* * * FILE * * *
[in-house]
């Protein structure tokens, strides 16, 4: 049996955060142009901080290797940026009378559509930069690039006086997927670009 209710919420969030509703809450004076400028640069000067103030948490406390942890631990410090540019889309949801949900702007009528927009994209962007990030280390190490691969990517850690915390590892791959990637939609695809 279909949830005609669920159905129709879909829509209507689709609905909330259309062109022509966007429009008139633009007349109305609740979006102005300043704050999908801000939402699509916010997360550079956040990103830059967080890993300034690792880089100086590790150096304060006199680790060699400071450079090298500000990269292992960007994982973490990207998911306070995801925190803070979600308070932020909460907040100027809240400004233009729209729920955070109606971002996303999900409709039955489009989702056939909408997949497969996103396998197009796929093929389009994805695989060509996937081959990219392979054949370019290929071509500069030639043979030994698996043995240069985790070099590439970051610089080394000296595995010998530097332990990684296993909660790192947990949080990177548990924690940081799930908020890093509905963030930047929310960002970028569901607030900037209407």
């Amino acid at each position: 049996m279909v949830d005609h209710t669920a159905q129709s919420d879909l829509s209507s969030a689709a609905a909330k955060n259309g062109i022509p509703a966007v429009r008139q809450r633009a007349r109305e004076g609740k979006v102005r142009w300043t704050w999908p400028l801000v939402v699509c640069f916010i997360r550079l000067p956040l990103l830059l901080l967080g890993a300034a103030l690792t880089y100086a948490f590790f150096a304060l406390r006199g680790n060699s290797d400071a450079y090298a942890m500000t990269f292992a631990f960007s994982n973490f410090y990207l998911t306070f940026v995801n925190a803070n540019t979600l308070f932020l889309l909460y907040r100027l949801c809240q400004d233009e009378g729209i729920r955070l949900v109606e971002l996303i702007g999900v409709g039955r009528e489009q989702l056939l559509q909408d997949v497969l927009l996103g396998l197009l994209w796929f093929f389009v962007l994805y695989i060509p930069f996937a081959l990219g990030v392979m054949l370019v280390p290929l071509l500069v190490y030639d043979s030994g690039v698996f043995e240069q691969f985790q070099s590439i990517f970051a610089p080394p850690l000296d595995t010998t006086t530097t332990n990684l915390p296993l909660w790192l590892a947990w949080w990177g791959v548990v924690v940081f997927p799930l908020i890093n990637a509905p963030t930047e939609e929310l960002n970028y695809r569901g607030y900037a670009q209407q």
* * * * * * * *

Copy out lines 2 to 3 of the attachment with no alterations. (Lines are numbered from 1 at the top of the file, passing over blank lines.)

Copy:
């Protein structure tokens, strides 16, 4: 049996955060142009901080290797940026009378559509930069690039006086997927670009 209710919420969030509703809450004076400028640069000067103030948490406390942890631990410090540019889309949801949900702007009528927009994209962007990030280390190490691969990517850690915390590892791959990637939609695809 279909949830005609669920159905129709879909829509209507689709609905909330259309062109022509966007429009008139633009007349109305609740979006102005300043704050999908801000939402699509916010997360550079956040990103830059967080890993300034690792880089100086590790150096304060006199680790060699400071450079090298500000990269292992960007994982973490990207998911306070995801925190803070979600308070932020909460907040100027809240400004233009729209729920955070109606971002996303999900409709039955489009989702056939909408997949497969996103396998197009796929093929389009994805695989060509996937081959990219392979054949370019290929071509500069030639043979030994698996043995240069985790070099590439970051610089080394000296595995010998530097332990990684296993909660790192947990949080990177548990924690940081799930908020890093509905963030930047929310960002970028569901607030900037209407």
């Amino acid at each position: 049996m279909v949830d005609h209710t669920a159905q129709s919420d879909l829509s209507s969030a689709a609905a909330k955060n259309g062109i022509p509703a966007v429009r008139q809450r633009a007349r109305e004076g609740k979006v102005r142009w300043t704050w999908p400028l801000v939402v699509c640069f916010i997360r550079l000067p956040l990103l830059l901080l967080g890993a300034a103030l690792t880089y100086a948490f590790f150096a304060l406390r006199g680790n060699s290797d400071a450079y090298a942890m500000t990269f292992a631990f960007s994982n973490f410090y990207l998911t306070f940026v995801n925190a803070n540019t979600l308070f932020l889309l909460y907040r100027l949801c809240q400004d233009e009378g729209i729920r955070l949900v109606e971002l996303i702007g999900v409709g039955r009528e489009q989702l056939l559509q909408d997949v497969l927009l996103g396998l197009l994209w796929f093929f389009v962007l994805y695989i060509p930069f996937a081959l990219g990030v392979m054949l370019v280390p290929l071509l500069v190490y030639d043979s030994g690039v698996f043995e240069q691969f985790q070099s590439i990517f970051a610089p080394p850690l000296d595995t010998t006086t530097t332990n990684l915390p296993l909660w790192l590892a947990w949080w990177g791959v548990v924690v940081f997927p799930l908020i890093n990637a509905p963030t930047e939609e929310l960002n970028y695809r569901g607030y900037a670009q209407q």